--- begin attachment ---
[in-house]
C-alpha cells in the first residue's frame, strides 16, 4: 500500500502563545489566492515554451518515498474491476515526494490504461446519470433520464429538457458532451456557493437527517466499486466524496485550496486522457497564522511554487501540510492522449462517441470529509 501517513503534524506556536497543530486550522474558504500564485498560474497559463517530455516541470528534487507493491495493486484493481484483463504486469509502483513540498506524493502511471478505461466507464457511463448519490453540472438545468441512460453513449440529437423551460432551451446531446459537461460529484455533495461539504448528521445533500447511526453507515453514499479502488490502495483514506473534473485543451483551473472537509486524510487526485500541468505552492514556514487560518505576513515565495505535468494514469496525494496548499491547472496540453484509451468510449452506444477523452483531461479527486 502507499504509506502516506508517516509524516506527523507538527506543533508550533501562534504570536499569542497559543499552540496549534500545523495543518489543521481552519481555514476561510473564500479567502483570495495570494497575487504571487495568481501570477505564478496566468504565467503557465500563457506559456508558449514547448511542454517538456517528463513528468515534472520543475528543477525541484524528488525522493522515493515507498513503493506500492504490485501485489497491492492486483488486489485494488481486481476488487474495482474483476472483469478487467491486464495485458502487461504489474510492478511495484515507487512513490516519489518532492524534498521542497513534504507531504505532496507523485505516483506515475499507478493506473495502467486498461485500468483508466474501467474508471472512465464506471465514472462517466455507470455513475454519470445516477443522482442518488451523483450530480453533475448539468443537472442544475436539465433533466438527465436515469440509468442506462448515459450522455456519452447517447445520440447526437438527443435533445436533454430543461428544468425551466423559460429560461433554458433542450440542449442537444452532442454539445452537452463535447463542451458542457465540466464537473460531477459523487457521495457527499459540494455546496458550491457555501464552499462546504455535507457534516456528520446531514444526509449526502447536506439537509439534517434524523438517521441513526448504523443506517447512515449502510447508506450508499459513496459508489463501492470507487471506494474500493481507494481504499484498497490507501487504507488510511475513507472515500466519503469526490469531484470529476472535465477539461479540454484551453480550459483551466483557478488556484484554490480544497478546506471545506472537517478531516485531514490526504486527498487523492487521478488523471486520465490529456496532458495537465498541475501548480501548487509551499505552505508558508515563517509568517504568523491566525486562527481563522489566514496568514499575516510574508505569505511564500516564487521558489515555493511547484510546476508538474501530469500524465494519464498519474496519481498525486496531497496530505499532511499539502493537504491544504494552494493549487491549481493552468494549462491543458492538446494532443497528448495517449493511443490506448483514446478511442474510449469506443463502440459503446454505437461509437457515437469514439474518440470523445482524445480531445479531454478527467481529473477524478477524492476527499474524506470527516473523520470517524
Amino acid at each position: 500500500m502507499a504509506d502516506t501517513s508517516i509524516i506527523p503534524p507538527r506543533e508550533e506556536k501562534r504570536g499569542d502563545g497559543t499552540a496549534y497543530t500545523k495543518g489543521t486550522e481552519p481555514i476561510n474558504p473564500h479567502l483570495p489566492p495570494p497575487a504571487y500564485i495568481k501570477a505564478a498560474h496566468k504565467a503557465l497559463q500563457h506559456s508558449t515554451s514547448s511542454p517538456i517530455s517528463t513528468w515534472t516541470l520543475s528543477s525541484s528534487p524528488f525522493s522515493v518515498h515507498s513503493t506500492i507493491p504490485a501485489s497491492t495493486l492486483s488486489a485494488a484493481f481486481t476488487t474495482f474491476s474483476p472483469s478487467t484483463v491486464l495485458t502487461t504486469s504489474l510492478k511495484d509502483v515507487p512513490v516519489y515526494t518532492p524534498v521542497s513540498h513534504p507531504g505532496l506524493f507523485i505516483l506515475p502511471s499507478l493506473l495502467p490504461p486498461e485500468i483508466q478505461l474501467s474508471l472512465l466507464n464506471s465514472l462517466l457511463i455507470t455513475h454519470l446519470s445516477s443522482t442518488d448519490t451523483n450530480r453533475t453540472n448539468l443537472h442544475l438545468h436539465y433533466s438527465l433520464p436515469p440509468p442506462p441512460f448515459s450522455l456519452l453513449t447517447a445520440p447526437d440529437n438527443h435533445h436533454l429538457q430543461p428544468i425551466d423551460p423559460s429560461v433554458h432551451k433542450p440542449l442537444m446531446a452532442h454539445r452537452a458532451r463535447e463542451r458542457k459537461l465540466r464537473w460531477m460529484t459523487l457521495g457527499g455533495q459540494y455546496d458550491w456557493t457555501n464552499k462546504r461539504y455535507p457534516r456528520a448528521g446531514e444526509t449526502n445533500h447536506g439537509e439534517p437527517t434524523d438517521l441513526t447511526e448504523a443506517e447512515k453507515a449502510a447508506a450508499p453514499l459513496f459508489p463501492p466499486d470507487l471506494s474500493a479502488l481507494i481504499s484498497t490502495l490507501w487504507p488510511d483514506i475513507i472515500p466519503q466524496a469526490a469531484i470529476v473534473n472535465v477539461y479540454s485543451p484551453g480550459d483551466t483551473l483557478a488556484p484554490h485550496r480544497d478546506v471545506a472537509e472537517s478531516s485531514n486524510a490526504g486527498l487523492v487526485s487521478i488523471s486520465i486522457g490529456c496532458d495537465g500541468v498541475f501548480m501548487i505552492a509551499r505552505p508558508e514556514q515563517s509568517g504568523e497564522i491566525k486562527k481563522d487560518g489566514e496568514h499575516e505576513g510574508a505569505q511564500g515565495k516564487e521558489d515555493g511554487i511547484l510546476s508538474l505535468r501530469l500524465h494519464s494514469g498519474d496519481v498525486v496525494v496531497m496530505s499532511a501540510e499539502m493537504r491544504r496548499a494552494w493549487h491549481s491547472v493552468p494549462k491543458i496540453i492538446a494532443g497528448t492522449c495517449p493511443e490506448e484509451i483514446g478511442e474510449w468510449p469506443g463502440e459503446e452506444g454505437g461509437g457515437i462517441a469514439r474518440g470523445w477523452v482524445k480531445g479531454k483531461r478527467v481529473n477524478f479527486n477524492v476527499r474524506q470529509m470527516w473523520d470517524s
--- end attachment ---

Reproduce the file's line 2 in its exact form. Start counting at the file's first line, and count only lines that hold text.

C-alpha cells in the first residue's frame, strides 16, 4: 500500500502563545489566492515554451518515498474491476515526494490504461446519470433520464429538457458532451456557493437527517466499486466524496485550496486522457497564522511554487501540510492522449462517441470529509 501517513503534524506556536497543530486550522474558504500564485498560474497559463517530455516541470528534487507493491495493486484493481484483463504486469509502483513540498506524493502511471478505461466507464457511463448519490453540472438545468441512460453513449440529437423551460432551451446531446459537461460529484455533495461539504448528521445533500447511526453507515453514499479502488490502495483514506473534473485543451483551473472537509486524510487526485500541468505552492514556514487560518505576513515565495505535468494514469496525494496548499491547472496540453484509451468510449452506444477523452483531461479527486 502507499504509506502516506508517516509524516506527523507538527506543533508550533501562534504570536499569542497559543499552540496549534500545523495543518489543521481552519481555514476561510473564500479567502483570495495570494497575487504571487495568481501570477505564478496566468504565467503557465500563457506559456508558449514547448511542454517538456517528463513528468515534472520543475528543477525541484524528488525522493522515493515507498513503493506500492504490485501485489497491492492486483488486489485494488481486481476488487474495482474483476472483469478487467491486464495485458502487461504489474510492478511495484515507487512513490516519489518532492524534498521542497513534504507531504505532496507523485505516483506515475499507478493506473495502467486498461485500468483508466474501467474508471472512465464506471465514472462517466455507470455513475454519470445516477443522482442518488451523483450530480453533475448539468443537472442544475436539465433533466438527465436515469440509468442506462448515459450522455456519452447517447445520440447526437438527443435533445436533454430543461428544468425551466423559460429560461433554458433542450440542449442537444452532442454539445452537452463535447463542451458542457465540466464537473460531477459523487457521495457527499459540494455546496458550491457555501464552499462546504455535507457534516456528520446531514444526509449526502447536506439537509439534517434524523438517521441513526448504523443506517447512515449502510447508506450508499459513496459508489463501492470507487471506494474500493481507494481504499484498497490507501487504507488510511475513507472515500466519503469526490469531484470529476472535465477539461479540454484551453480550459483551466483557478488556484484554490480544497478546506471545506472537517478531516485531514490526504486527498487523492487521478488523471486520465490529456496532458495537465498541475501548480501548487509551499505552505508558508515563517509568517504568523491566525486562527481563522489566514496568514499575516510574508505569505511564500516564487521558489515555493511547484510546476508538474501530469500524465494519464498519474496519481498525486496531497496530505499532511499539502493537504491544504494552494493549487491549481493552468494549462491543458492538446494532443497528448495517449493511443490506448483514446478511442474510449469506443463502440459503446454505437461509437457515437469514439474518440470523445482524445480531445479531454478527467481529473477524478477524492476527499474524506470527516473523520470517524